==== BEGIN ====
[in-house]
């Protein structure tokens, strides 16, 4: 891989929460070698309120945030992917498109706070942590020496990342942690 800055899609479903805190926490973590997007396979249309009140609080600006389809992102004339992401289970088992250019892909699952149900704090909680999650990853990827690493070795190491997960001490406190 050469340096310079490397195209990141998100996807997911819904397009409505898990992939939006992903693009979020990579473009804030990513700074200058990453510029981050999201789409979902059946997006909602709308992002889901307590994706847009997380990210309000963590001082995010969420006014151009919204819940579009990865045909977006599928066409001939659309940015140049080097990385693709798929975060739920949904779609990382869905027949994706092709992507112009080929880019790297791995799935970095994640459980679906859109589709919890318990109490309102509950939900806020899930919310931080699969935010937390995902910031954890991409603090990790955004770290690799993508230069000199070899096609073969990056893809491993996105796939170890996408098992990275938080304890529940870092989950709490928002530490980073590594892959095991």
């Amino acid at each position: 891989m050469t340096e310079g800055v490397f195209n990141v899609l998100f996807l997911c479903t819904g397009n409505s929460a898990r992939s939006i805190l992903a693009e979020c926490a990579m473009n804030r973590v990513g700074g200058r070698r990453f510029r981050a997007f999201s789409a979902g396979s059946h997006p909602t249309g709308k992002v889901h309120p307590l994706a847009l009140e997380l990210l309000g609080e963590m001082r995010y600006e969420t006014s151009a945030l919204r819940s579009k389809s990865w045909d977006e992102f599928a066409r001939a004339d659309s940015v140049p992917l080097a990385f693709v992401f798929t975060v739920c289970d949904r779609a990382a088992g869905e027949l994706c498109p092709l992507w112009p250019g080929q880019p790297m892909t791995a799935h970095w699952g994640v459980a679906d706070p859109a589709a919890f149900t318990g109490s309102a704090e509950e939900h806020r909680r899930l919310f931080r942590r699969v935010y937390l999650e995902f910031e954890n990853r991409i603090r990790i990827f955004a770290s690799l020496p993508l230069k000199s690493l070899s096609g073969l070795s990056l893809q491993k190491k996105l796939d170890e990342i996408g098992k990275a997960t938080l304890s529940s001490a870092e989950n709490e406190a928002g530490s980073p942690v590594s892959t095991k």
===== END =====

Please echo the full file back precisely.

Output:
[in-house]
């Protein structure tokens, strides 16, 4: 891989929460070698309120945030992917498109706070942590020496990342942690 800055899609479903805190926490973590997007396979249309009140609080600006389809992102004339992401289970088992250019892909699952149900704090909680999650990853990827690493070795190491997960001490406190 050469340096310079490397195209990141998100996807997911819904397009409505898990992939939006992903693009979020990579473009804030990513700074200058990453510029981050999201789409979902059946997006909602709308992002889901307590994706847009997380990210309000963590001082995010969420006014151009919204819940579009990865045909977006599928066409001939659309940015140049080097990385693709798929975060739920949904779609990382869905027949994706092709992507112009080929880019790297791995799935970095994640459980679906859109589709919890318990109490309102509950939900806020899930919310931080699969935010937390995902910031954890991409603090990790955004770290690799993508230069000199070899096609073969990056893809491993996105796939170890996408098992990275938080304890529940870092989950709490928002530490980073590594892959095991």
């Amino acid at each position: 891989m050469t340096e310079g800055v490397f195209n990141v899609l998100f996807l997911c479903t819904g397009n409505s929460a898990r992939s939006i805190l992903a693009e979020c926490a990579m473009n804030r973590v990513g700074g200058r070698r990453f510029r981050a997007f999201s789409a979902g396979s059946h997006p909602t249309g709308k992002v889901h309120p307590l994706a847009l009140e997380l990210l309000g609080e963590m001082r995010y600006e969420t006014s151009a945030l919204r819940s579009k389809s990865w045909d977006e992102f599928a066409r001939a004339d659309s940015v140049p992917l080097a990385f693709v992401f798929t975060v739920c289970d949904r779609a990382a088992g869905e027949l994706c498109p092709l992507w112009p250019g080929q880019p790297m892909t791995a799935h970095w699952g994640v459980a679906d706070p859109a589709a919890f149900t318990g109490s309102a704090e509950e939900h806020r909680r899930l919310f931080r942590r699969v935010y937390l999650e995902f910031e954890n990853r991409i603090r990790i990827f955004a770290s690799l020496p993508l230069k000199s690493l070899s096609g073969l070795s990056l893809q491993k190491k996105l796939d170890e990342i996408g098992k990275a997960t938080l304890s529940s001490a870092e989950n709490e406190a928002g530490s980073p942690v590594s892959t095991k």